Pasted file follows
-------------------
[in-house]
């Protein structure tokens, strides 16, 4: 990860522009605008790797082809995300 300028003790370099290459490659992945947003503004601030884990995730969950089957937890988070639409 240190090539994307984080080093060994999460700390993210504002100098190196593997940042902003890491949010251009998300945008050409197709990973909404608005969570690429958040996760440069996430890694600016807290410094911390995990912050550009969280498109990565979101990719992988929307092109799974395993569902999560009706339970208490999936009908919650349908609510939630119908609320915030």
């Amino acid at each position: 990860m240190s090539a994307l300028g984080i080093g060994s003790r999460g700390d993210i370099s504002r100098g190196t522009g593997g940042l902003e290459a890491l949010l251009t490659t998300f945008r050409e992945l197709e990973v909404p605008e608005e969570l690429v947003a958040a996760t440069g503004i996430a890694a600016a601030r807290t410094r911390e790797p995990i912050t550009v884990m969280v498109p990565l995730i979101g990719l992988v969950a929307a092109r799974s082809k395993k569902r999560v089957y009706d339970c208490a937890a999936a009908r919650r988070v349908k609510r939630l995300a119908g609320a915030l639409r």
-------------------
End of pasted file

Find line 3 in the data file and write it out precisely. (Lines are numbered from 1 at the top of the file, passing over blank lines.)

């Amino acid at each position: 990860m240190s090539a994307l300028g984080i080093g060994s003790r999460g700390d993210i370099s504002r100098g190196t522009g593997g940042l902003e290459a890491l949010l251009t490659t998300f945008r050409e992945l197709e990973v909404p605008e608005e969570l690429v947003a958040a996760t440069g503004i996430a890694a600016a601030r807290t410094r911390e790797p995990i912050t550009v884990m969280v498109p990565l995730i979101g990719l992988v969950a929307a092109r799974s082809k395993k569902r999560v089957y009706d339970c208490a937890a999936a009908r919650r988070v349908k609510r939630l995300a119908g609320a915030l639409r």